Global Positioning System (GPS)
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Global Positioning System (GPS) is a space-based positioning, velocity and time system, developed and operated by the U.S. Department of Defense and composed of space, control and user segments. The space segment is composed of 21 satellites (plus three operational spares) in six orbital planes. The control segment consists of five monitor stations, three ground antennas and a master control station. The user segment consists of antennas and receiver-processors that provide positioning, velocity, and precise timing to the user. The satellites broadcast two forms of clock information, the Coarse/Acquisition code, or C/A is freely available to the public, while the restricted Precise code, or P-code is usually reserved for military applications.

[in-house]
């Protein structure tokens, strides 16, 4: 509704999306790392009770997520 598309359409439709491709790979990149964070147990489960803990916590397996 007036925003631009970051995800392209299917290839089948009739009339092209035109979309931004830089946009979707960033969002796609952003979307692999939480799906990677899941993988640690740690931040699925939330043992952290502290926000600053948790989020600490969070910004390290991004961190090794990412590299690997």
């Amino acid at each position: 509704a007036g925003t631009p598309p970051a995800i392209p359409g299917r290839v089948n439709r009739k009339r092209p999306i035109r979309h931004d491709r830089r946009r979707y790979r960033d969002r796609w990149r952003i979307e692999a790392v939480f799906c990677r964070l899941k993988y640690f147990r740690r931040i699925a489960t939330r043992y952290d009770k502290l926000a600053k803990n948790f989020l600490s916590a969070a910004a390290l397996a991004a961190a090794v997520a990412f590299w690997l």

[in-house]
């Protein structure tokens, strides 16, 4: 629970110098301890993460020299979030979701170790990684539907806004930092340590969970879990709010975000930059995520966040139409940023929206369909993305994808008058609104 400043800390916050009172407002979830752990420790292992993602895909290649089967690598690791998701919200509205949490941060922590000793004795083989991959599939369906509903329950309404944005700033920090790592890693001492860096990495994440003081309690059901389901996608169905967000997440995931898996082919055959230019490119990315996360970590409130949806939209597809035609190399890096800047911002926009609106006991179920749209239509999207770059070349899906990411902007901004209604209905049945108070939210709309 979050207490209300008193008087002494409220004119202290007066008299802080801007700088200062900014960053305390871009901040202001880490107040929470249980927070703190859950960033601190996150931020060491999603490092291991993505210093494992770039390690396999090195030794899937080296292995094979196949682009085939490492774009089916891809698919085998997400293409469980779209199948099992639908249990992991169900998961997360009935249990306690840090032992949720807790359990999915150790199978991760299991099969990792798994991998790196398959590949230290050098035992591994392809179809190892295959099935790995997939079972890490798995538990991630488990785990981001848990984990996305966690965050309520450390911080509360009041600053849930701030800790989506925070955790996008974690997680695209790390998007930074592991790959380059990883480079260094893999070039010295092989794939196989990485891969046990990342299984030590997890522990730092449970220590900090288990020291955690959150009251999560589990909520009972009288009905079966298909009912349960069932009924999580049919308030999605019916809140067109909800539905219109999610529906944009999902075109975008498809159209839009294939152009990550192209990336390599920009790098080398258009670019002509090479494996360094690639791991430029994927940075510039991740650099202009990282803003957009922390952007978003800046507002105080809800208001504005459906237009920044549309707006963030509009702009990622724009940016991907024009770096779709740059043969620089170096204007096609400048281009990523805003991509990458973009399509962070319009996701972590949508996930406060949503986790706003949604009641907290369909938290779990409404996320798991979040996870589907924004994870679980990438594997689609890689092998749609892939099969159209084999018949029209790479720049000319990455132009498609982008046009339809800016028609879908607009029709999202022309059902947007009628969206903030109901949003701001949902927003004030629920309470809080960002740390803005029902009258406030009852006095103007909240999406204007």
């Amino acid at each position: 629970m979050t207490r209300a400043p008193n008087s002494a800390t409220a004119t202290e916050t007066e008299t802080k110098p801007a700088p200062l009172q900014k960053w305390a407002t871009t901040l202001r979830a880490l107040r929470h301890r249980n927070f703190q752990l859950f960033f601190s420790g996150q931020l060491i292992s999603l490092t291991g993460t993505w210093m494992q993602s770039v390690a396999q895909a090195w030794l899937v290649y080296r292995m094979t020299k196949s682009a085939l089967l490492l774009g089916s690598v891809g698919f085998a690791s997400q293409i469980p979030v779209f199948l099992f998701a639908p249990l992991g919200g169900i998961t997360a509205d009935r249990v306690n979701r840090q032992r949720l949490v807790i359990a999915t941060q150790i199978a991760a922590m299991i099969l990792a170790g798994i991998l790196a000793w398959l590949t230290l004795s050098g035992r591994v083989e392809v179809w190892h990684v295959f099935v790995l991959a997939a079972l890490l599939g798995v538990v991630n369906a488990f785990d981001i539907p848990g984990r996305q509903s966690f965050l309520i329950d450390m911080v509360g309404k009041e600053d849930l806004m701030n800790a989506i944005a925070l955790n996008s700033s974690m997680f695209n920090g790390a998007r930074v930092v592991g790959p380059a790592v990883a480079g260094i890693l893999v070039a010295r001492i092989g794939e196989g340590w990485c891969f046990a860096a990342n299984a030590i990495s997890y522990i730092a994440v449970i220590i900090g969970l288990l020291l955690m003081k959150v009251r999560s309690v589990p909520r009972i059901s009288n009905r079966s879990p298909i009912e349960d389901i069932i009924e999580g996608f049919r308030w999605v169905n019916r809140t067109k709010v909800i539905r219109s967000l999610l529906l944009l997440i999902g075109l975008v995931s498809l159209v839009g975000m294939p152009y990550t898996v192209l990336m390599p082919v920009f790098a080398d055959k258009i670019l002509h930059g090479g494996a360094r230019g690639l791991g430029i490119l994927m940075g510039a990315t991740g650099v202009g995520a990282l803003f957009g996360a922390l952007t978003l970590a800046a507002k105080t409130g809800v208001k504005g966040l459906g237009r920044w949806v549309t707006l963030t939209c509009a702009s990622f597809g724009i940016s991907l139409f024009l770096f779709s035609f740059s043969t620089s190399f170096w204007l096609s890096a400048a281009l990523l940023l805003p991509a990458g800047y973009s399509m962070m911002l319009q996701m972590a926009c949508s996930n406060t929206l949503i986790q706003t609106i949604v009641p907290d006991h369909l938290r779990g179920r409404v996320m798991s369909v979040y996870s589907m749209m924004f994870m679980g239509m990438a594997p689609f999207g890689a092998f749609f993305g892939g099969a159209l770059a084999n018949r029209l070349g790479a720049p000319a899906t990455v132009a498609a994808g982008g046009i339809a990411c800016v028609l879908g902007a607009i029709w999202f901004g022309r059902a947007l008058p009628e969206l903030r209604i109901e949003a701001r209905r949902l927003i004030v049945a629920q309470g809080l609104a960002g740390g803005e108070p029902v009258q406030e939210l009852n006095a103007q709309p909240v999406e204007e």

GALILEO is a similar satellite navigation system under development by the European Commission.
Global Orbiting Navigation System (GLONASS) is a similar radio-based satellite navigation system, developed by the former Soviet Union and now operated for the Russian government by the Russian Space Forces. It is the Russian counterpart of GPS.